The Dysinger family roots run deep in Middle Tennessee. My father was born in Bon Aqua – less than 20 miles away. After a career as a globe-trotting public health physician, he and my mother decided to return to his roots and retire in Hickman County.
Mother had definite ideas about the kind of place she wanted to live, and was not easily satisfied in the realty hunt. Finally, they providentially came across their dream farm: 192 acres of woods, fields, hills, springs, streams and lake! What they were thinking to do with 192 acres in retirement, I’m not sure, but it exceeded all my mother’s requirements and the price was right, so a deal was made in the spring of 1991. My parents may not have had a plan for the farm, but God sure did!
Then began the ambitious task of “wooing” the family to the farm. At the time the property was purchased, my oldest brother Edwin’s family was doing community development work in Tanzania, Pam and I were teaching in Kenya, my other brother, Wayne and his family were practicing Medicine in Guam, and my sister Janelle was living with her family in Maryland (apparently we all got some of those globe-trotting genes). The idea of moving to the farm seemed quaint, but very unrealistic. But, reality can change quickly!
Through many providential circumstances, Pam and I, along with two children in tow, ended up on the farm in 1995, Janelle’s family moved to the area in 1998, and Edwin’s family arrived in 2006. (Wayne and family are still “holding out” in Southern California).
The idea of actually “farming” the farm only came about in 1998 when I was searching for a way to be more home-based and involved with my growing family. A family farm seemed idyllic, but could it really work? Most said “no”, but God said “yes”! So Bountiful Blessings Farm germinated in the Fall of 1998.
We started out as a strawberry farm and learned lots those first few years in the “school of hard knocks.” By 2003, we believed we were poised and ready to “make it big.” We thought we had graduated with our degree in hard knocks and were ready to finally “get it all together.” That spring we had the largest and best strawberry crop ever. Two days into the berry season, it began to rain, and it didn’t let up until 3/4 of our crop had rotted on the vines. We were devastated both economically and emotionally.
But, God provided a way out! He impressed us with the need to diversify and pointed us in the direction of a Winter CSA. With the help and encouragement of our amazing customers, we started our first CSA that Fall. Now we began a whole new learning curve!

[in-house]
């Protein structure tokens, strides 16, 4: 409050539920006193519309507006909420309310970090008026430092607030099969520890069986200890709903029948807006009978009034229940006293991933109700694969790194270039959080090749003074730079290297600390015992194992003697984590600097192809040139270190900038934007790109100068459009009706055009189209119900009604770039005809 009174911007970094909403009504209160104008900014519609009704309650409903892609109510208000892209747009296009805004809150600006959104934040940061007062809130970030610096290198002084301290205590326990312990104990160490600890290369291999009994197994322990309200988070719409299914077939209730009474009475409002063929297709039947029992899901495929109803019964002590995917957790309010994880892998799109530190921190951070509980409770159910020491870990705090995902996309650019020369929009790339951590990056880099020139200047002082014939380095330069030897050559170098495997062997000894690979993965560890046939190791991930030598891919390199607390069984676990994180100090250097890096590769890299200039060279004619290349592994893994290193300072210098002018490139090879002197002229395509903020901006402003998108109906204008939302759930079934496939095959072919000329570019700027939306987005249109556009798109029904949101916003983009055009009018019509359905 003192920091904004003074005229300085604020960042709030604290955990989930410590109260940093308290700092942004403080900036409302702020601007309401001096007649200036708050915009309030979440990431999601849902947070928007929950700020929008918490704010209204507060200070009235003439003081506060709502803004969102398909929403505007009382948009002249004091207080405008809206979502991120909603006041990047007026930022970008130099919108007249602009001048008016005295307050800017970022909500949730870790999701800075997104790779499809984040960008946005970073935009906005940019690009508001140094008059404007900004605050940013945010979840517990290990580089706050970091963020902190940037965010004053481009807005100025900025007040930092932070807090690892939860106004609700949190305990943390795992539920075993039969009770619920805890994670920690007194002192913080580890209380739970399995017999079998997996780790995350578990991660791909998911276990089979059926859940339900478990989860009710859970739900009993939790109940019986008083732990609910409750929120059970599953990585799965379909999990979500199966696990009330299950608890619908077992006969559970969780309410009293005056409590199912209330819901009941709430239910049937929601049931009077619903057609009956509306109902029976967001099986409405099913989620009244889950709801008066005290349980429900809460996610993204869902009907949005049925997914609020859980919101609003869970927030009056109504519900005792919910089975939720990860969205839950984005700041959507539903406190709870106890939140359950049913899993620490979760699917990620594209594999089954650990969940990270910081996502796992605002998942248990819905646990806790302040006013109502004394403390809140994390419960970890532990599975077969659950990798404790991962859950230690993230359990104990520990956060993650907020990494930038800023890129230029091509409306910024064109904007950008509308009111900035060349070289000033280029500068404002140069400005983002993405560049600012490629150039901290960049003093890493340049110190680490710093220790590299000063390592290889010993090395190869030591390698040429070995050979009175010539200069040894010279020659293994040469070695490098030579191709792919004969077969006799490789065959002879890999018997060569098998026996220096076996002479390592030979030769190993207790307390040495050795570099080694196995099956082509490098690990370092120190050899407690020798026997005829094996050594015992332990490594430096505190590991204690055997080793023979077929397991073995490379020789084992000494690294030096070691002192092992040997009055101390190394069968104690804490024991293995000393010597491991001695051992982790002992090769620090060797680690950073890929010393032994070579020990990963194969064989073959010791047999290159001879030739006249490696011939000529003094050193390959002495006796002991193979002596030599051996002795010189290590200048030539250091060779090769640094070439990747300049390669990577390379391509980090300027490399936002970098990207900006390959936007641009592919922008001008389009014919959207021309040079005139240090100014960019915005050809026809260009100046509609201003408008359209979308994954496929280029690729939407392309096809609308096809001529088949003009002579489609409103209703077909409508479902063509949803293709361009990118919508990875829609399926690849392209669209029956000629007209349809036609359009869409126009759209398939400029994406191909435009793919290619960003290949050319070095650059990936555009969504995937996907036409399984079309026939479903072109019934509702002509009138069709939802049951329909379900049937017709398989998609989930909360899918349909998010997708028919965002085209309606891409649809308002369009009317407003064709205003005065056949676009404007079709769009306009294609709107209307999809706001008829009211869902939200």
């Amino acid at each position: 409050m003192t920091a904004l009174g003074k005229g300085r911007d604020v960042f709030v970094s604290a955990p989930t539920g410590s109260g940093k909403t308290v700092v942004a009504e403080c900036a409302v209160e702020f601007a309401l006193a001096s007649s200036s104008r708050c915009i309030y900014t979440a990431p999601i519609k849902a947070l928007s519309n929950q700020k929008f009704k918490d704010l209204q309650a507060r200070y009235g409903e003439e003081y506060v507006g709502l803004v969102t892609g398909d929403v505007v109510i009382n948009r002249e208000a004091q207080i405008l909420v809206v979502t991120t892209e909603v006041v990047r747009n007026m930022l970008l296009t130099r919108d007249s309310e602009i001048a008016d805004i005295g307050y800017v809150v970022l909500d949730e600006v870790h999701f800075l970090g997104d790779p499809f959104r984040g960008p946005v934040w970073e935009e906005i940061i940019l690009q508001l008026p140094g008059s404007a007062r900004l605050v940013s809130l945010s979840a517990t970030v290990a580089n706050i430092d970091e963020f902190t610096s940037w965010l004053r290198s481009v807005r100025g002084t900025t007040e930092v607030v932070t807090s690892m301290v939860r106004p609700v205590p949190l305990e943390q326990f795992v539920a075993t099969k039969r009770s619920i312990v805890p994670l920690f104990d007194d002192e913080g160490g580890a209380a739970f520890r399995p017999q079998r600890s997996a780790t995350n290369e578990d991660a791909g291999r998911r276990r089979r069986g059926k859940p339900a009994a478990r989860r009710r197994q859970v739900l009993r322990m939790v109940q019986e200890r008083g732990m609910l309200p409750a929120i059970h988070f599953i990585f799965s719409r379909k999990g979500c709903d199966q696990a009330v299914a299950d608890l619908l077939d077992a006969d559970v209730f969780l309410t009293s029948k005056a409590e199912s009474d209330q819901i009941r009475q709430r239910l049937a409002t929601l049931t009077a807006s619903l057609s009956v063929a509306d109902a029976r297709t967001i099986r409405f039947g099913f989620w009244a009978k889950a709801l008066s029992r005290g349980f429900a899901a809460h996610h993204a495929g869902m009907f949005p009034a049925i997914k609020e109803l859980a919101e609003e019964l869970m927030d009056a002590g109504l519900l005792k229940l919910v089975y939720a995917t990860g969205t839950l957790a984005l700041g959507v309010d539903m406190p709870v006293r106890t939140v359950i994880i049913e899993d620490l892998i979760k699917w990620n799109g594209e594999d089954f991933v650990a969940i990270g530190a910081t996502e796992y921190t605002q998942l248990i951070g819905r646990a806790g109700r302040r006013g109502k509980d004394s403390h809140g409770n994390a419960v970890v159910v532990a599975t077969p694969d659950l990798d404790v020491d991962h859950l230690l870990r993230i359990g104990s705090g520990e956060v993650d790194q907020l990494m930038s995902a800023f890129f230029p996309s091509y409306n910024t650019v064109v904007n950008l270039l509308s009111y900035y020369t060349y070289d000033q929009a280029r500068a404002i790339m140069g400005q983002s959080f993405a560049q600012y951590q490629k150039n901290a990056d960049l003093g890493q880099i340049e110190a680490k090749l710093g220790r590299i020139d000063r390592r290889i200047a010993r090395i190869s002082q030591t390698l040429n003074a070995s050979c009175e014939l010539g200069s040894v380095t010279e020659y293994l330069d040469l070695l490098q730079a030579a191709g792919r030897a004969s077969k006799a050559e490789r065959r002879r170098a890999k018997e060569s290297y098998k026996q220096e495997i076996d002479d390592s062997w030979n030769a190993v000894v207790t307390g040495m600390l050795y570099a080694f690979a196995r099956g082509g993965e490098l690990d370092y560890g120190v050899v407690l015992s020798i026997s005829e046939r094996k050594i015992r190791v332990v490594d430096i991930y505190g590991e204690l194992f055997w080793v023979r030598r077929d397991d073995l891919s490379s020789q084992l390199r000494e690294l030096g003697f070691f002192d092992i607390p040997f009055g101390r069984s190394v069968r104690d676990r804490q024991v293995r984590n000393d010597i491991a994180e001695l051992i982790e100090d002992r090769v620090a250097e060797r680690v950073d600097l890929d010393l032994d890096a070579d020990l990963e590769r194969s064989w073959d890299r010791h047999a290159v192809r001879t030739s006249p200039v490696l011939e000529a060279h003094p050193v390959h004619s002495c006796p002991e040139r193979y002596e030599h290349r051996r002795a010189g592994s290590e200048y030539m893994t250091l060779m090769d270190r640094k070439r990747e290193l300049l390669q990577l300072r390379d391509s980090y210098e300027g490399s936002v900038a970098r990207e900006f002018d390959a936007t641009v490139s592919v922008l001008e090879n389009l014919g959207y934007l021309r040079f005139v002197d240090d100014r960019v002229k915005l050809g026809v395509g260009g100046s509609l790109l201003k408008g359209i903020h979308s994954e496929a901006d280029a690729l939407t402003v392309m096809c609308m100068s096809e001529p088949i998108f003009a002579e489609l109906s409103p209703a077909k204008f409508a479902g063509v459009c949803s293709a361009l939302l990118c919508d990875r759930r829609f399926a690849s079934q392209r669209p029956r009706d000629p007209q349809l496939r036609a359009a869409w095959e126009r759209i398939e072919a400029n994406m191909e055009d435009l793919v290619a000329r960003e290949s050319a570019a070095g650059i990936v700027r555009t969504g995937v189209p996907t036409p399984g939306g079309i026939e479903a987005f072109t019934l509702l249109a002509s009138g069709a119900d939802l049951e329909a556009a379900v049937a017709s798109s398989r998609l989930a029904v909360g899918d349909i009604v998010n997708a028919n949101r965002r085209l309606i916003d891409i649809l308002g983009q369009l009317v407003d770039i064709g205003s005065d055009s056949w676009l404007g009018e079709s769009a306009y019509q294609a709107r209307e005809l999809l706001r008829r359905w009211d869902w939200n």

The first year was successful enough to make us want to try it again. Each year got a little better. The customers were pleased and we began to settle into our new niche.
By 2006, we had learned enough to know what didn’t work, and were beginning to get a grasp on what did. So, when Edwin, Jennifer, and family moved to the farm that summer, with an infusion of new blood and capital, we were able to begin much needed expansion with clear direction. What a blessing it was to have more heads, hands, and hearts together on the farm!
The winter CSA continued to improve and expand each year until 2010 when we decided it would be a better use of our resources to add the summer season and go year round. This was good for profits, but hard physically and mentally. Farmers, like perennial plants, need a period of dormancy each year in order to regain their strength!
In 2011, my family took a much-needed, three month sabbatical to Honduras. This was an amazing family time filled with many wonderful memories and time to reflect on where we had come from and where we were headed. We realized that year-round farming was unsustainable for us, and decided that “dividing and conquering” might be the solution. Our family would take the spring and summer season, and Edwin’s family could do the fall and winter!
This worked well for a time, but Edwin and Jennifer’s children were all “fledging,” marrying and “leaving the nest” - with callings away from the farm. So, in 2016, after 10 years of our two families partnering together, Edwin and Jennifer decided it was time to leave commercial agriculture to seek pursuits more in line with their children’s lives.
This is a classic example of how family farms can be very fluid in their operations. What worked well for a time no longer works because of changes in family dynamics (or it could be changes in age, health, work force, markets, etc.). We have many good memories of times spent working and fellowshipping together on the farm! The good news is they haven't gone anywhere, so we still have opportunities for family time together.
So now the John Dysinger family carries on, confident we are where God wants us to be, doing what He called us to do. It's exciting to see the next generation beginning to take over the farm! (Our goal is to work ourselves out of a job.) Our second son, Joshua, has taken on the fall and winter season (as well as helping us in the spring and summer), and our last-born, Caleb, is also taking on more farm responsibilities. We continue to learn, grow, and refine our systems, and the Lord blesses by providing for all our needs.
The future looks bright at Bountiful Blessings! We have truly been blessed both by the trials and the triumphs. We are never sure what the next page of our farm history will say, but whatever happens, we would like you to be a part of it! We invite you to grow with us as our farm matures.